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What You Need to Know About Roy Moore, Steve Bannon’s Latest Bigoted Political Pick

Last night, Alabama had their Republican primary runoff election to fill the senate seat left by demonic house elf Jeff Sessions. Trump and the GOP had backed Sen. Luther Strange, pouring nearly $11 million into his campaign. Normally, the defeat of anyone backed by Trump and Mitch McConnell would feel like a victory, but Strange’s opponent and now Republican candidate Roy Moore is so much more terrifying. How terrifying? His biggest supporter in the race was Steve Bannon.

Here are a few other things to know about Roy Moore:

  • He’s the former chief justice of the Alabama Supreme Court, and was removed twice from office. The first time was a suspension after he refused to obey a federal judge’s orders to remove a monument to the ten commandments from the lobby of the state judicial building. (A monument he had installed.) The second was a permanent removal after he allegedly urged judges to ignore the federal Supreme Court legalization of same-sex marriage.
  • He has called homosexuality “an inherent evil against which children must be protected.” He’s compared it to bestiality. He says it will destroy America.
  • As a (former) judge, he believes law comes from Christianity. A few choice quotes: “God’s law will be publicly acknowledged in our court.” “God is the only source of our law, liberty and government.” And from his 2011 swearing-in: “God’s law will be publicly acknowledged in our court.”
  • He’s called Islam a “false religion,” saying “False religions like Islam, who teach that ‘you must worship this way,’ are completely opposite with what our First Amendment stands for.” He believes “There is one God and it’s the God on which this nation was founded.”
  • He pulled out a gun during a campaign rally.

Since leaving the White House, Steve Bannon has made it clear he harbors a lot of hard feelings. Just as he did with Trump, he’s dedicated to bringing about a political “revolution,” challenging the GOP establishment and driving the right far into full deplorable territory. (Sarah Palin, in fact said during a campaign rally that “Roy Moore was deplorable before it was cool to be deplorable.” I assume that was meant as a compliment.)

Despite the fact that Trump supported Luther Strange, Bannon repeatedly told voters that a vote for Moore was “a vote for Donald J. Trump.” Given everything we know about the role Bannon played in the presidential election, it’s not surprising that he seems to have more control over Trump’s narrative than Trump himself. And because Trump hates being on the side with the lowest ratings votes, he quickly deleted a number of his pro-Strange tweets, replacing them with this:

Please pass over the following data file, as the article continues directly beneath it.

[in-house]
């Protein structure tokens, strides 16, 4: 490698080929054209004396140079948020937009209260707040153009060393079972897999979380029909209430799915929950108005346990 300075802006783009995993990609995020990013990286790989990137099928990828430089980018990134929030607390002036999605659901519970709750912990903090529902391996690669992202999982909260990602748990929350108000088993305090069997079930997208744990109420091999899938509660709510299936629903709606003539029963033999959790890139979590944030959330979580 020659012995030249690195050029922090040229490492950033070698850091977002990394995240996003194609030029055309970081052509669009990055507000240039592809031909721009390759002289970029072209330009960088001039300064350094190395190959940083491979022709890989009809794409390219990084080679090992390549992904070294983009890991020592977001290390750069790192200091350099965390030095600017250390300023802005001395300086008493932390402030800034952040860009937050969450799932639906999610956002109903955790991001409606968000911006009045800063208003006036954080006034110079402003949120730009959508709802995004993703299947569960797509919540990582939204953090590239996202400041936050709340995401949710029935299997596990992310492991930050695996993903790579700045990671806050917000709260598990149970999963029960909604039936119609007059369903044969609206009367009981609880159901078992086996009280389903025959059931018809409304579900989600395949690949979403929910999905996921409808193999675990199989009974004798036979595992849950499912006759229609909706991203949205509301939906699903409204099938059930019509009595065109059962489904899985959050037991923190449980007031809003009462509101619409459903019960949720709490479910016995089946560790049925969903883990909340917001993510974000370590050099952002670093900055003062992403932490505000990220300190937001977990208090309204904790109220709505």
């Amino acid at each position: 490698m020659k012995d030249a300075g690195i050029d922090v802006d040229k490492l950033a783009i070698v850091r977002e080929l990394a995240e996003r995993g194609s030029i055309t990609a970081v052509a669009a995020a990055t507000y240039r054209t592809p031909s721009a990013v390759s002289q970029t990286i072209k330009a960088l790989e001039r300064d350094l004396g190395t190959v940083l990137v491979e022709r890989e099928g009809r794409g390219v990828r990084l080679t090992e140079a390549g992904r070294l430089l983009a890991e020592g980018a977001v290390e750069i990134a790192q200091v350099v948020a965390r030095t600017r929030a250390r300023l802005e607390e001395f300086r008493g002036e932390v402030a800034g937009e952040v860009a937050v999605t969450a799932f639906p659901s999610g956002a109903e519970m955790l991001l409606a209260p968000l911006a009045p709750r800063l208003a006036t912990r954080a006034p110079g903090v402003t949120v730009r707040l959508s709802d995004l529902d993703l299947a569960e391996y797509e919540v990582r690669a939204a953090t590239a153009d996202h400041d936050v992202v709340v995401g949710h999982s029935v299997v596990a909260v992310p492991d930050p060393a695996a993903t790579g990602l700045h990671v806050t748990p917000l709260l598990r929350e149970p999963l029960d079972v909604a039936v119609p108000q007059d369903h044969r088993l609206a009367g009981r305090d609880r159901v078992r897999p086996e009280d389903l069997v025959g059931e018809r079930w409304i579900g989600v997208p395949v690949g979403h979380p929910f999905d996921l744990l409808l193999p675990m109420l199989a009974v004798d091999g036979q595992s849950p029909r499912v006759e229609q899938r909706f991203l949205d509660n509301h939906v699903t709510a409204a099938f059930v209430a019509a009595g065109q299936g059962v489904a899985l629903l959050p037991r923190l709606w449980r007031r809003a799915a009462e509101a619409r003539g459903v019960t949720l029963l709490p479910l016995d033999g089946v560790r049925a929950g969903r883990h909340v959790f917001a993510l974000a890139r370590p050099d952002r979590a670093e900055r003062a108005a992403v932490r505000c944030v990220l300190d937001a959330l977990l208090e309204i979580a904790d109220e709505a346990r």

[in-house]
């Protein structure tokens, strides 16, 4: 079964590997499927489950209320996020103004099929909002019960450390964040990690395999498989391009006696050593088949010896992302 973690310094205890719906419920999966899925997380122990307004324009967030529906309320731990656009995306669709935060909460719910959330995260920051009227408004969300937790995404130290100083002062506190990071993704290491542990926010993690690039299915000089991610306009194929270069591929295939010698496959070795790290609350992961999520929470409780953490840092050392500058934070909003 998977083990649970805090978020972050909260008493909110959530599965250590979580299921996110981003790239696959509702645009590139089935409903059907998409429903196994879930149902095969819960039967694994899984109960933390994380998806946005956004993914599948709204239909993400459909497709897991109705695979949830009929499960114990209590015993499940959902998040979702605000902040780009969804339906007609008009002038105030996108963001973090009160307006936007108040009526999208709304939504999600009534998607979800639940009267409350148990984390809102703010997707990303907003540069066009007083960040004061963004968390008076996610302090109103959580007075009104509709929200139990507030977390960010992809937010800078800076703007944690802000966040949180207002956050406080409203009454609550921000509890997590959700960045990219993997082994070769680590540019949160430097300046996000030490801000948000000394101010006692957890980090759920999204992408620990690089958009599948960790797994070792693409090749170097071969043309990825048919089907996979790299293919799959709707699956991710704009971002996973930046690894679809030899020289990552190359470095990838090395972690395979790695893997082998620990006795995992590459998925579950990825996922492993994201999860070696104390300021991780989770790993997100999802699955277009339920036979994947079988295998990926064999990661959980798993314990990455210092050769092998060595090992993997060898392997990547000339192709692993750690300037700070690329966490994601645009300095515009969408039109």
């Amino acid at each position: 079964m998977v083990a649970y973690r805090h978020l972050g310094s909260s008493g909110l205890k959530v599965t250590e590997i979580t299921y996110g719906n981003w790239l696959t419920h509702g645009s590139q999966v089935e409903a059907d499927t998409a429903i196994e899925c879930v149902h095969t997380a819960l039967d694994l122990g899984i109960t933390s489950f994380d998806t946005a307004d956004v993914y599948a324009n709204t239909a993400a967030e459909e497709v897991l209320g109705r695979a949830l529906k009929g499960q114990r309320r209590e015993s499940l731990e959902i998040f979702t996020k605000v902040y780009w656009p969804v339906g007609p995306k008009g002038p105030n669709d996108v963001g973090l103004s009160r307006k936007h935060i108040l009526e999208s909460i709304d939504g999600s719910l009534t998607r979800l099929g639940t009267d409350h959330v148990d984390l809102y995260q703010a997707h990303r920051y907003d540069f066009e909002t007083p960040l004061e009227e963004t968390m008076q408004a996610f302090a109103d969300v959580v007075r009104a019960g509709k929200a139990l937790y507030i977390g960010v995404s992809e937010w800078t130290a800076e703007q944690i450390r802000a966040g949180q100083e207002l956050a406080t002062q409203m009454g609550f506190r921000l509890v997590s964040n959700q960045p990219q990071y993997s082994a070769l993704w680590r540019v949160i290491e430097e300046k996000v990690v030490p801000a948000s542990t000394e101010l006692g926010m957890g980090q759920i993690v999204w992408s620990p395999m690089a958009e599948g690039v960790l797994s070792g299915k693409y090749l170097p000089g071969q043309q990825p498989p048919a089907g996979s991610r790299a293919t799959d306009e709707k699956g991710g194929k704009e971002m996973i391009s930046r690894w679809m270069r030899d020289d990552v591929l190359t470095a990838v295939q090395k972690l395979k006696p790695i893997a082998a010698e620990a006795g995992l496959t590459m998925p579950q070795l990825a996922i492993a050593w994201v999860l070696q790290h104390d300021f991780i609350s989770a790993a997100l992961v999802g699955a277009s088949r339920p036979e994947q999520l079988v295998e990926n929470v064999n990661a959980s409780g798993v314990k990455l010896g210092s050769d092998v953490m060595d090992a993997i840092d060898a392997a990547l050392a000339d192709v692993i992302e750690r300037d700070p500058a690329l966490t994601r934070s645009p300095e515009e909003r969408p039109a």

He has deleted endorsements like “Big election tomorrow in the Great State of Alabama. Vote for Senator Luther Strange, tough on crime & border – will never let you down!” and “ALABAMA, get out and vote for Luther Strange – he has proven to me that he will never let you down! #MAGA”

Trump’s deleting of tweets might be illegal, but it’s definitely embarrassing.

Bannon has said that the GOP establishment’s “day of reckoning is coming.” He has now put his weight behind two terrible, dangerous candidates, presented as alternatives to the existing Republican party. Their big appeal seems to be that they support the supremacy of white/Christian/bigoted voters.

On Monday, Trump said that if Moore got the nomination, Democrat Doug Jones would have a better chance of winning the seat because the Democratic Party would fight so much harder. I would love to believe that in a race between a proud bigot who doesn’t respect the law or the Constitution, and a regular, sensible person, that that would be an easy race to win. But we’ve thought that once before, and we were wrong.

Moore has run for governor twice, and never came close to winning. The last time, he only got 19% of the vote. But as Republicans get pushed farther and farther to the right, and as white/straight/Christian entitlement takes precedence over actual policy, this looks to be the rise of what is essentially the Steve Bannon Party.

(image: screengrab)

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Vivian Kane (she/her) is the Senior News Editor at The Mary Sue, where she's been writing about politics and entertainment (and all the ways in which the two overlap) since the dark days of late 2016. Born in San Francisco and radicalized in Los Angeles, she now lives in Kansas City, Missouri, where she gets to put her MFA to use covering the local theatre scene. She is the co-owner of The Pitch, Kansas City’s alt news and culture magazine, alongside her husband, Brock Wilbur, with whom she also shares many cats.